Marthalicia

Curated by Bianca Romero, the new Lombardy Walls is a delightful addition to East Williamsburg’s visual landscape, bringing color and charisma to what was once a banal North Brooklyn block. The huge mural featured above was painted by Brooklyn-based Bianca Romero in what has become her distinctly infectious signature style. What follows are several more artworks that surfaced this summer for the first edition of Lombardy Walls.

Brooklyn-based Dain on door

Street art veteran and Robots Will Kill founder Chris RWK

Harlem-based Marthalicia Matarrita

Chicago-based Czr Prz

  Filipino artist Jappy Lemon, currently based in NYC, does Spiderman

Will Power and Albertus Joseph do OlDirty Bastard

Lombardy Walls is located at Lombardy Street and Porter Avenue.

Photos by Lois Stavsky

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Currently on view at La Maison d’Art in Harlem is Styles and Storytellers, the first installment of a series of exhibits and artist talks conceived and curated by artist J.T. Liss. In this intriguingly provocative exhibit, four different artists present four unique stories in four distinct styles. Each of the four artists — J.T. LissMisha TyutyunikMarthalicia Matarrita and Jeff Henriquez — also share their talents with us on our city streets. Pictured above is Face Value by J.T. Liss. Here are several more images from the show:

J.T. Liss, Face Value II, Photographic art on canvas

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Misha Tyutyunik, Mourning, Acrylic on canvas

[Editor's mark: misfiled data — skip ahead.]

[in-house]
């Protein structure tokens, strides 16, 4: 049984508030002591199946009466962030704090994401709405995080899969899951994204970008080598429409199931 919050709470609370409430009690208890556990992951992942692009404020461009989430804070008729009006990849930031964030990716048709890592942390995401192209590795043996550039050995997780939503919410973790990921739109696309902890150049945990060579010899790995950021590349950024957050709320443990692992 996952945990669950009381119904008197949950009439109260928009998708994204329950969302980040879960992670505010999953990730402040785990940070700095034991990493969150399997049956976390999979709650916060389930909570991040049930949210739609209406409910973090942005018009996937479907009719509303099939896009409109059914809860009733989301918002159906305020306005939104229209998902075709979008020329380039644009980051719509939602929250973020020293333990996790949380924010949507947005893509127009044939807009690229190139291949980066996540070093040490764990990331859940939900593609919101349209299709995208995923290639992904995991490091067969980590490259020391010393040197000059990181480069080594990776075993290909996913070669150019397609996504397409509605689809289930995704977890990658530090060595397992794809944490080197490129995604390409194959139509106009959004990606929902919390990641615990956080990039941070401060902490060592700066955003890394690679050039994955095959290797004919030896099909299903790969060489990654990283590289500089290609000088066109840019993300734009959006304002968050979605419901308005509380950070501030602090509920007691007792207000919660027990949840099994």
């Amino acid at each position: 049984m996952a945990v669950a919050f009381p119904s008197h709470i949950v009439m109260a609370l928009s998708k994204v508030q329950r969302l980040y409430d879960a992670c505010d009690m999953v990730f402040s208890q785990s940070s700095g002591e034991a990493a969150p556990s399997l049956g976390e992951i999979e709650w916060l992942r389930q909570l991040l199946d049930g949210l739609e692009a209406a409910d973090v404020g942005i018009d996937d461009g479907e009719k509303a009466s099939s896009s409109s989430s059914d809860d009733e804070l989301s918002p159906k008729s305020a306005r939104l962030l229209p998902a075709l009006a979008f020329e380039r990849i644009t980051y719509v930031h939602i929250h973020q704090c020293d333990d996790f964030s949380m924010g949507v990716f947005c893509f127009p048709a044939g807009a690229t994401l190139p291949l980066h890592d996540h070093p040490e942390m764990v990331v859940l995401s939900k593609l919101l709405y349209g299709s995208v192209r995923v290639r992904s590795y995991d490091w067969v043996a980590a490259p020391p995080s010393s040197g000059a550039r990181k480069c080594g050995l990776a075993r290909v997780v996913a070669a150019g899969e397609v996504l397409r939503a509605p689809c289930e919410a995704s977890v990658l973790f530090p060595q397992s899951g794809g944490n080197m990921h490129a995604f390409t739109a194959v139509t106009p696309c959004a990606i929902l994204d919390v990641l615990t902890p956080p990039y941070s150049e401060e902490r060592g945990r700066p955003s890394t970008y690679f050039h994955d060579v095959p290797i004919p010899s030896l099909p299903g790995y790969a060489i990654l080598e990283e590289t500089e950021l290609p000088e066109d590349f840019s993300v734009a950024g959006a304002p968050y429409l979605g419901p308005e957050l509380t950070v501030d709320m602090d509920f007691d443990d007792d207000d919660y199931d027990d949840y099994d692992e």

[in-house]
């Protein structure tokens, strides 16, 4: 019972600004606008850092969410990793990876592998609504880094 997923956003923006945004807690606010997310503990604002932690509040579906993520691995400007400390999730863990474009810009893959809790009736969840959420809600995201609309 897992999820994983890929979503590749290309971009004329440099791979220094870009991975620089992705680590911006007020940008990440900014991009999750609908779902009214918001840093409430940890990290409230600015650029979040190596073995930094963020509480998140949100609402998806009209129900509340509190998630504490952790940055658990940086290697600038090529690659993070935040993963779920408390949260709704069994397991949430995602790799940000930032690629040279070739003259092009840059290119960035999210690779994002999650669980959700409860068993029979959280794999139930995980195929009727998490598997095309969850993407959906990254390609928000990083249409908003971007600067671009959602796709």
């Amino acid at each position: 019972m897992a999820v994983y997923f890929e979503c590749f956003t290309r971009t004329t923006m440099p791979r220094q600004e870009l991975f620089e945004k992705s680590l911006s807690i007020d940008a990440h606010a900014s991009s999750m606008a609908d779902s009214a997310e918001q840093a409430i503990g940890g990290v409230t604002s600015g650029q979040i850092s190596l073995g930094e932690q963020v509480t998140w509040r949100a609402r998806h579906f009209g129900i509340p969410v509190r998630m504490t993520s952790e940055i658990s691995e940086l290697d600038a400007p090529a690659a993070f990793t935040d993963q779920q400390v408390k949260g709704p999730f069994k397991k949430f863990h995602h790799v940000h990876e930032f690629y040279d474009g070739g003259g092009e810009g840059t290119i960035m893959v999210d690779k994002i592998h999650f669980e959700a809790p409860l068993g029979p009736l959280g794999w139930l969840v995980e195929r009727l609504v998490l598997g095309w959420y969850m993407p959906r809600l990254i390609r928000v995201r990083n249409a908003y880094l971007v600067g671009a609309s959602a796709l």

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Marthalicia Matarrita, Frida Kahlo, En la Lucha, Mixed media

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Jeff Henriquez, Night Moves #5, Photographic art on canvas

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Styles and Storytellers: Volume I continues until June 30th with an artist talk and open-mic poetry/spoken words/music next Friday, June 2, 6-9 pm. To schedule an appointment to visit the exhibit at another time, you can contact gallery owner Stephanie Calla at stephanie@lamaisondartny.com or at 917-533-4605. La Maison d’Art is located at 259 W 132nd Street in Harlem.

Photos of artworks by Lois Stavsky

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The Education Is Not a Crime Campaign, a street art campaign for educational equality in Iran, continues to grace Harlem with stylishly expressive, mural art on the theme of education. Within the last two weeks, four artists brought their skills and visions to PS 92 — located at 222 W 134th St. Pictured above is Brooklyn-based See One at work. What follows is an interview conducted on site with Not A Crime founder, Maziar Bahari — a journalist, filmmaker and activist who had been arrested without charge in Iran and detained for 118 days during the 2009 Iranian election protests.

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Can you tell us something about the Not a Crime Campaign? Its mission?